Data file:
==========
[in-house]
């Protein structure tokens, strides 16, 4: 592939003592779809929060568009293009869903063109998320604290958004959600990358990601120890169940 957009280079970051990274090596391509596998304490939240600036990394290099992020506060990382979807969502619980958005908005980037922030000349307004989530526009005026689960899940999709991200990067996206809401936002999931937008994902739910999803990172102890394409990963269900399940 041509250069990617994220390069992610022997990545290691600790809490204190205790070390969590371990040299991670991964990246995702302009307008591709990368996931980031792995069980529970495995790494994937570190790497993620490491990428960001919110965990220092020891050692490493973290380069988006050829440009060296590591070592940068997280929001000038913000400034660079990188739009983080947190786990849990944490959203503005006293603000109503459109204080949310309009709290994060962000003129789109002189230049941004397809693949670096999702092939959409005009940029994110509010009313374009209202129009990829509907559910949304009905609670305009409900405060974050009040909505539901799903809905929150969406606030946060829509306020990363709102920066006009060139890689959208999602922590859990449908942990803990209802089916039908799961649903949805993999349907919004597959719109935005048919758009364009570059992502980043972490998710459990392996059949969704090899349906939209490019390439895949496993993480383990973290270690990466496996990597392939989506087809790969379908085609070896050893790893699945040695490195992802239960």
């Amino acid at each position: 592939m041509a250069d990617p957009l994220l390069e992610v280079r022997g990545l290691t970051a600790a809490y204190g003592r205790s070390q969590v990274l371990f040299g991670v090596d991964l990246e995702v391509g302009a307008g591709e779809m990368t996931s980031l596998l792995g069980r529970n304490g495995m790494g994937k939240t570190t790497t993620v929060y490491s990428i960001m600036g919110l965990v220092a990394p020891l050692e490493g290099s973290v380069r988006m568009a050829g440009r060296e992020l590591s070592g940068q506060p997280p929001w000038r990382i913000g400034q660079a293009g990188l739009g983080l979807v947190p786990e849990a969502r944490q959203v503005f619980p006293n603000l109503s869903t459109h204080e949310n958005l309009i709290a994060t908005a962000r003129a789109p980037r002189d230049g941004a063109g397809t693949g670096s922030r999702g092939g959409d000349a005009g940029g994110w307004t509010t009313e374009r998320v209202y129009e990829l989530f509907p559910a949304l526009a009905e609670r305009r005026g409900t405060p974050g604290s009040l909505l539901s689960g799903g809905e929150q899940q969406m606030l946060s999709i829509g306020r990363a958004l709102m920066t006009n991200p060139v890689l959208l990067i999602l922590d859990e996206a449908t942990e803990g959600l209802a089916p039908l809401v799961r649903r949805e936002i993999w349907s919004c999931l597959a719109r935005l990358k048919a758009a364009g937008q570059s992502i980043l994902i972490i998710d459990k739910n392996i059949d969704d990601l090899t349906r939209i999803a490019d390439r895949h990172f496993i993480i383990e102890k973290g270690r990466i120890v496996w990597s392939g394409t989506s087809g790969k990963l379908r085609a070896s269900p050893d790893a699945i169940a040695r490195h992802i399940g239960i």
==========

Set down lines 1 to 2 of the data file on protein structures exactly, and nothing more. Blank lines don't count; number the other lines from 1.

[in-house]
């Protein structure tokens, strides 16, 4: 592939003592779809929060568009293009869903063109998320604290958004959600990358990601120890169940 957009280079970051990274090596391509596998304490939240600036990394290099992020506060990382979807969502619980958005908005980037922030000349307004989530526009005026689960899940999709991200990067996206809401936002999931937008994902739910999803990172102890394409990963269900399940 041509250069990617994220390069992610022997990545290691600790809490204190205790070390969590371990040299991670991964990246995702302009307008591709990368996931980031792995069980529970495995790494994937570190790497993620490491990428960001919110965990220092020891050692490493973290380069988006050829440009060296590591070592940068997280929001000038913000400034660079990188739009983080947190786990849990944490959203503005006293603000109503459109204080949310309009709290994060962000003129789109002189230049941004397809693949670096999702092939959409005009940029994110509010009313374009209202129009990829509907559910949304009905609670305009409900405060974050009040909505539901799903809905929150969406606030946060829509306020990363709102920066006009060139890689959208999602922590859990449908942990803990209802089916039908799961649903949805993999349907919004597959719109935005048919758009364009570059992502980043972490998710459990392996059949969704090899349906939209490019390439895949496993993480383990973290270690990466496996990597392939989506087809790969379908085609070896050893790893699945040695490195992802239960």